Prague – some advice for travel and photography

Some advice for travel and photography in Prague

In march my wife and me spent some days in Prague (Czech Republic). Maybe some of you also read the german version of my blog; I already published there a little diary of our trip. This current blog entry is for those who don’t understand German. The pictures will not always be the same in the different blog entries but maybe you want to have a look on my homepage? There are more pictures about Prague.


As mentioned above we were there in early spring, which has some pros and cons. Pros: It’s low-season so the tourists are not as many as in high-season. Cons: The weather conditions are capricious, we even had some little snow. Good footwear also is important, because in the whole historic centre there are cobblestones. Normal sneakers or loafers are painful if you are on the way all the time.


Duration of the trip

There are many cultural attractions and historical places of interest in Prague, so we suggest to spend at least one week there.

Airport transfer

Public transport always is the cheapest way to get from any airport to the city, but normally not very comfortable especially with luggage. Where is the bus stop? Where to get the tickets? Which ticket is right for you? Which bus-stop is the nearest to your hotel? And so on…

Much more comfortable are taxis but as taxi drivers in Prague do not have the best reputation, we decided to book a privat transfer. I can recommend Prague Airport Transfer Same (fixed) price as a normal taxi, reliable, on time, clean car and friendly driver. As an extra benefit we got a voucher for a free 4-hour guided tour.

Cultural events

If you are interested in cultural events Prague will be a paradise for you J. Every evening there are some cultural attractions: Theatres, chamber concerts, operas and so on.


Price level

It’s impossible to give some definitive advice about “cheap” or “expensive”. That will hardly depend to where you come from. I try to compare prices between Switzerland and Prague and give you some concrete examples. Some will find that helpful, for some other it will be useless…

Price level in the historic centre of Prague (which normally is higher than in the suburbs) I guess 30% lower than in Zurich/Switzerland. A typical dinner for two persons in an Italian Restaurant with salad, pasta/pizza, desert and mineral water costs about CZK 700.- (CHF 32.-, EUR 27.-, USD 35.-). We rarely paid more than CZK 1’000.- (CHF 47.-, EUR 39.-, USD 50.-) even in “better” restaurants with meat dishes. All prices are without tips, which are usually at least 10%. I don’t know if price level is growing in high season.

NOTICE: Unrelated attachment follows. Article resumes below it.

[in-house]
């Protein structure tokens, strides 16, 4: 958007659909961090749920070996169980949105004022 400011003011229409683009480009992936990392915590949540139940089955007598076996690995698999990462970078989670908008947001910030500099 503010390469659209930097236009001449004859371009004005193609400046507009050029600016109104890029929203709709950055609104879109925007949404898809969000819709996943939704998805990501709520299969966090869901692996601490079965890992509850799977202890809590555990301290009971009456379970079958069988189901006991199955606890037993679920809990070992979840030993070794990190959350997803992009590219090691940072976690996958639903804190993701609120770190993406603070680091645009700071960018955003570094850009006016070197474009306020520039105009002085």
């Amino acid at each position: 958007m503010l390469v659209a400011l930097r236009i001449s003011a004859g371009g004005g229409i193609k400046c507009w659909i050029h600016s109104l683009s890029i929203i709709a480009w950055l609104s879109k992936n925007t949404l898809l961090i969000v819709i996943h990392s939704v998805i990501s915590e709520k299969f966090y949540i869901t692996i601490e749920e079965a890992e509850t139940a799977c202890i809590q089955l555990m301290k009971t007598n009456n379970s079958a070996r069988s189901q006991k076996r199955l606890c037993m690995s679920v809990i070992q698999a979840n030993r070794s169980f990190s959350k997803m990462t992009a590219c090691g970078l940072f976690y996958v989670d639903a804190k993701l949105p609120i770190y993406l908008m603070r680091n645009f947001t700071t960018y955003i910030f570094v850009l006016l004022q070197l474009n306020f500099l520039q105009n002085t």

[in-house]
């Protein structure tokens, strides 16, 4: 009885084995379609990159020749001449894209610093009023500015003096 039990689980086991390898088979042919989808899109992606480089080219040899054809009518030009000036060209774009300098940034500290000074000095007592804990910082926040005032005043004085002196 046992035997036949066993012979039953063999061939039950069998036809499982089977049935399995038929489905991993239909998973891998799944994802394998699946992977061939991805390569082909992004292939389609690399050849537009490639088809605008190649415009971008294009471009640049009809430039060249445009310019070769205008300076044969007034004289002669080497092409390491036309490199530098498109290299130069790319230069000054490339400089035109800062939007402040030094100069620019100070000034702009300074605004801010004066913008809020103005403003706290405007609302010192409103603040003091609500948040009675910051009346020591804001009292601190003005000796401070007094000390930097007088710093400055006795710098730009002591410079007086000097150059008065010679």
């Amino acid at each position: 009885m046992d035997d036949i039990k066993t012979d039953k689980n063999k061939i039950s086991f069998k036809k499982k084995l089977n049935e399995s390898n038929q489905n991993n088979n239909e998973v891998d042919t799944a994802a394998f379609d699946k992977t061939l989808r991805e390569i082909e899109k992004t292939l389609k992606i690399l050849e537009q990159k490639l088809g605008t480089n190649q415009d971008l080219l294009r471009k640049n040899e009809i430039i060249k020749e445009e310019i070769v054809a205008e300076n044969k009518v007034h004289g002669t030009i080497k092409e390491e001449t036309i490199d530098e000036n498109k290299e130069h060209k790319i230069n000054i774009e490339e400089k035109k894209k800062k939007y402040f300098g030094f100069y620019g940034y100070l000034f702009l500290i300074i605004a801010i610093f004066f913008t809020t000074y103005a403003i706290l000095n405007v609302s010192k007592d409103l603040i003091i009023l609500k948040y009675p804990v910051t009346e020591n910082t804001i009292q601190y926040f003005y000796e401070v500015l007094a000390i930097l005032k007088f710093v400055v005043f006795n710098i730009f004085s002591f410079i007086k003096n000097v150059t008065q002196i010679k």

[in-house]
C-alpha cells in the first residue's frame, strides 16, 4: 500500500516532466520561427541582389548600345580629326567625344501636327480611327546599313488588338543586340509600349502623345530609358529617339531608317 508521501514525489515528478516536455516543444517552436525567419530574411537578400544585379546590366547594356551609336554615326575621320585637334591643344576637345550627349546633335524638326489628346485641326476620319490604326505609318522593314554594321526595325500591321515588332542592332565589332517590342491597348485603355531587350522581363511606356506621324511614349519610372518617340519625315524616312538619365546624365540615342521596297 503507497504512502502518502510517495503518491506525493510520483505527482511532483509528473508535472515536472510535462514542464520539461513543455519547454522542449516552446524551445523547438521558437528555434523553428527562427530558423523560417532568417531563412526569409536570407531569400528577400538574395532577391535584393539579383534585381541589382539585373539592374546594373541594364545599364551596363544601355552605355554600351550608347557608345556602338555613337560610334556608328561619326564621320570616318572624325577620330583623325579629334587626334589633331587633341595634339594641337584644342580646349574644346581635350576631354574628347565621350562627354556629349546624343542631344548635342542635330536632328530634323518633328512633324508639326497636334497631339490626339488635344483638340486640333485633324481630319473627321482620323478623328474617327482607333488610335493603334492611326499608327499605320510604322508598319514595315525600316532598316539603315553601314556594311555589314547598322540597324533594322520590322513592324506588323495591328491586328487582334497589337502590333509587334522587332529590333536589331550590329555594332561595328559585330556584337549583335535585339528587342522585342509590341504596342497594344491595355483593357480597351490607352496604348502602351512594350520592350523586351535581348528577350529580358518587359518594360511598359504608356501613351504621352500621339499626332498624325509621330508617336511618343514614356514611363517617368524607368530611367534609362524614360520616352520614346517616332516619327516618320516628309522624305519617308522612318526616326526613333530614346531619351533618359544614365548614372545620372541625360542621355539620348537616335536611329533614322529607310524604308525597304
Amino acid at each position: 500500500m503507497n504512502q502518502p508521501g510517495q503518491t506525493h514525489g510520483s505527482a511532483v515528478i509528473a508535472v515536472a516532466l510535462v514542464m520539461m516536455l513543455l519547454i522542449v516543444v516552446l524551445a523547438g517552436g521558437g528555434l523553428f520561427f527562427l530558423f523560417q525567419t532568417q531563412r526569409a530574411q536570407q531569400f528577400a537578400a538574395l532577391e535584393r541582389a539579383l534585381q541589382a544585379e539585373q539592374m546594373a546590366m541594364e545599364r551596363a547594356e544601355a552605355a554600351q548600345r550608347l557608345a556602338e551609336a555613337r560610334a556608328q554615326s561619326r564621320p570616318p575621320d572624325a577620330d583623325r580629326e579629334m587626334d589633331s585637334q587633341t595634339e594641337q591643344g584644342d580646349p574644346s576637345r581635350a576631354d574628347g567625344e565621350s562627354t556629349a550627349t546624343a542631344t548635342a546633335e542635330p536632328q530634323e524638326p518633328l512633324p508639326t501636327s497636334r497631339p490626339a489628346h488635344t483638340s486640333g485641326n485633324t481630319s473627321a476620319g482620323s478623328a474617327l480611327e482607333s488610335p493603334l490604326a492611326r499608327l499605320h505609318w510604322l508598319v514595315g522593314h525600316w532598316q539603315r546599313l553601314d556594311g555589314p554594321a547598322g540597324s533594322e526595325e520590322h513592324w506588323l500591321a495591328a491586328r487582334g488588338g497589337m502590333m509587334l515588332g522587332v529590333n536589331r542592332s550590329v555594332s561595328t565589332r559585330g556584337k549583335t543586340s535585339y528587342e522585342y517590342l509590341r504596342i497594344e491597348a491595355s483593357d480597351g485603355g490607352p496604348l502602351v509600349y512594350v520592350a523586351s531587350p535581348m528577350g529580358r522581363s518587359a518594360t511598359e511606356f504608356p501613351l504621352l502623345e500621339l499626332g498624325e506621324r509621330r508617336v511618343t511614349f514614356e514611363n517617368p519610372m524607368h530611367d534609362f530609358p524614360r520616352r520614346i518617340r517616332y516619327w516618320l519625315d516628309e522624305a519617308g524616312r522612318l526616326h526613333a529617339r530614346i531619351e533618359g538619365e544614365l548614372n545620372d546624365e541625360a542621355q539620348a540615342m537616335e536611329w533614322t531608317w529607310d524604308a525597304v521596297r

There are also plenty of facilities to eat on the go (no, we didn’t test McDonalds…). Typical Czeck “fast food” as Trdlika, wafers  or other Bohemian delicacy costs between CZK 50.-and CZK 100.-.



There are so many points of interest it’s hard to pull your camera off your eye… J. The historic centre is very well restored and with the gothic churches and the baroque style buildings results a spectactular ambiance. And don’t forget your tripod! In the evening all the historical buildings are illuminated, which give really atmospheric pictures.

Altstädter Ring
Altstädter Ring

Many of the historical towers are accessible (subject to charge). This gives you fantastic panoramic views over the city.

Early birds can benefit from empty roads; no one will bounce your tripod, no tourists with dazzling raincoats will ruin your picture and the face of the buildings are clearly visible. To get the best photographic results I followed a daily routine (not every day indeed): I woke up in the dark to catch the sunrise and the beautiful morning light (in march this means at 5:00 a.m.). At 9:00 a.m. returned to the hotel to have breakfast with my wife. On our daily excursions I just carry my Pentax 645D with one lens; one day I take the 90mm Macro, the other day the 55mm and so on. No tripod, no flash, no other accessory. In the late afternoon we returned to the hotel, I picked up my tripod and all other stuff and we got out to benefit the twilight hour.


My photographic equipment: Pentax 645D digital medium format camera with 2.8/55mm, 2.8/90mm Macro and 2.8/150mm, tripod, flash, polarizing filter, ND gradient filter. The telephoto lens was nice to have with me but not essential. Very useful is a wide angle (which unfortunately I do not have…). Very important to me was the macro-lens; there are plenty of details to discover.

Prag - Monument Frantisek Palacky
Prag – Monument Frantisek Palacky

In general

Please note that the above advices are highly subjectiv. Other people will get other conclusions…

As mentioned above, more pictures on my homepage.

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